The DOJ “did its job in holding this individual accountable” Coinbase’s chief legal officer, attorney Paul Grewal, wrote in a LinkedIn post after Ishan Wahi’s plea. Still, “atrocious personal behavior shouldn’t result in atrocious regulatory overreach that is contrary to law,” Grewal wrote.

Major Issue

The “major questions doctrine” requires clear authorization from Congress if an agency wants to decide an issue of major significance. The Supreme Court endorsed the doctrine in West Virginia v. Environmental Protection Agency, a 2022 decision involving a regulation to curb power-plant emissions.

“The Supreme Court has made pretty clear that it doesn’t think Congress grants sweeping authority over major issues hiding in ambiguous text or a footnote,” Jenner & Block LLP attorney Kayvan Sadeghi said.

There are two prongs to the major questions doctrine. A court first considers whether the agency is claiming authority over an issue of “major economic and political significance.” Then, it considers whether Congress has clearly authorized the agency’s action.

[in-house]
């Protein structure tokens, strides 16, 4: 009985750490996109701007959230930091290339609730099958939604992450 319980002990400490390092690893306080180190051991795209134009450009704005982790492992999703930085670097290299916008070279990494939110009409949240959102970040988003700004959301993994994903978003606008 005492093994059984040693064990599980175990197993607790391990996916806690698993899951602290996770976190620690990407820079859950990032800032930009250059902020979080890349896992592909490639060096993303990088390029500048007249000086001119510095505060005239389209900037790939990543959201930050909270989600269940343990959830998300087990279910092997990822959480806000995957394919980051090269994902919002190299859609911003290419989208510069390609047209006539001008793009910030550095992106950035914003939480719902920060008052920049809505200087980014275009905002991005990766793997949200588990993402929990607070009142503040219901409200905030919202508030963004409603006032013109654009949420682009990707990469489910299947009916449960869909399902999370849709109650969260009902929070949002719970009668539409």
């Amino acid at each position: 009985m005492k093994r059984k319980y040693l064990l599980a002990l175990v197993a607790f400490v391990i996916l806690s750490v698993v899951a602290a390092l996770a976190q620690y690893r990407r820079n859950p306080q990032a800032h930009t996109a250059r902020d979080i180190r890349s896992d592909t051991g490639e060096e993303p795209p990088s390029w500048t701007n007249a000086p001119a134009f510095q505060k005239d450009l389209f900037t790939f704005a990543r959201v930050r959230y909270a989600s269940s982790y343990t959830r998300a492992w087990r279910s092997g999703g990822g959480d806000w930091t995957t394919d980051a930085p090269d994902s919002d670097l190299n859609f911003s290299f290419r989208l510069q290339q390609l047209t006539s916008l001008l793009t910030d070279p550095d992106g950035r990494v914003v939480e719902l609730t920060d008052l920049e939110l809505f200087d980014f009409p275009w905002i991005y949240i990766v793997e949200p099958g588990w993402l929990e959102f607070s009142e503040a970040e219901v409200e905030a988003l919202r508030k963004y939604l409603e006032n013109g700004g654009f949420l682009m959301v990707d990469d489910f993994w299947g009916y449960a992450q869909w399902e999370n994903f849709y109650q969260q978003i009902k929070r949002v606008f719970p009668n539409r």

The issue of how to regulate crypto tokens is arguably a “major” question, lawyers and academics say.

It’s a $1 trillion industry that’s attracted investment from millions of people. President Biden in March 2022 called on federal agencies to coordinate an approach to the crypto markets.

Congress has considered crytpo-related legislation, and lawmakers held hearings after the stunning collapse of bankrupt FTX Trading Ltd., the defunct cryptocurrency exchange and hedge fund.

“This is clearly a major issue of our time,” Florida International University College of Law professor Jerry Markham said.

Power to Act

The more difficult question for the Washington court could be whether Congress has already clearly authorized the SEC to regulate digital assets.